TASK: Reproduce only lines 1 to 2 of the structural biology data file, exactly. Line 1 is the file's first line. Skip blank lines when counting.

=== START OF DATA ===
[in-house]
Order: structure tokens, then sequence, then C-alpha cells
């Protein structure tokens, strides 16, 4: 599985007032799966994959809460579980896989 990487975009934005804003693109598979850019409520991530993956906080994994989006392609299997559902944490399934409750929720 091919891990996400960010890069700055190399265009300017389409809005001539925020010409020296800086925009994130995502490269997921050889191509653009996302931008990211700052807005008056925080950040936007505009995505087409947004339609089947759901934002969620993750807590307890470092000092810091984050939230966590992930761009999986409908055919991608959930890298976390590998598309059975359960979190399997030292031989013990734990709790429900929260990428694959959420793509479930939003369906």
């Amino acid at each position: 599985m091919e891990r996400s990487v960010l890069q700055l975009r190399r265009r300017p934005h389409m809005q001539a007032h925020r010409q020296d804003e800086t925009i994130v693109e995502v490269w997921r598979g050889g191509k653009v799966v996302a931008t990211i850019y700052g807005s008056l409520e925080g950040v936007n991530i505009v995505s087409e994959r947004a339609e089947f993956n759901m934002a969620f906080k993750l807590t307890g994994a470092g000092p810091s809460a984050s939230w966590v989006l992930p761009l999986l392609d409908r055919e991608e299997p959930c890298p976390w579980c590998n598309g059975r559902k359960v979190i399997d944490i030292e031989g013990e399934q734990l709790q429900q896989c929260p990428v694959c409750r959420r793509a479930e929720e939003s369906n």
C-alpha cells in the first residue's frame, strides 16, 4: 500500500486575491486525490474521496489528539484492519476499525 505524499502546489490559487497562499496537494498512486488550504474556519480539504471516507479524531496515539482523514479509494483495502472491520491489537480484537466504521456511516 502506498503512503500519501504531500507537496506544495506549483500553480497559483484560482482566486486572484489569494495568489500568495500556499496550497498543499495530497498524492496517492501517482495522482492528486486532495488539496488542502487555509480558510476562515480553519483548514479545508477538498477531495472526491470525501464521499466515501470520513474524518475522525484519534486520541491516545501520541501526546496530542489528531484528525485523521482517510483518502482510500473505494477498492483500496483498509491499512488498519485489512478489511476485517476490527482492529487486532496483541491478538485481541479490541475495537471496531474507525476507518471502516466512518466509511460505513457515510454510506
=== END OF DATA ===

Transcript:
[in-house]
Order: structure tokens, then sequence, then C-alpha cells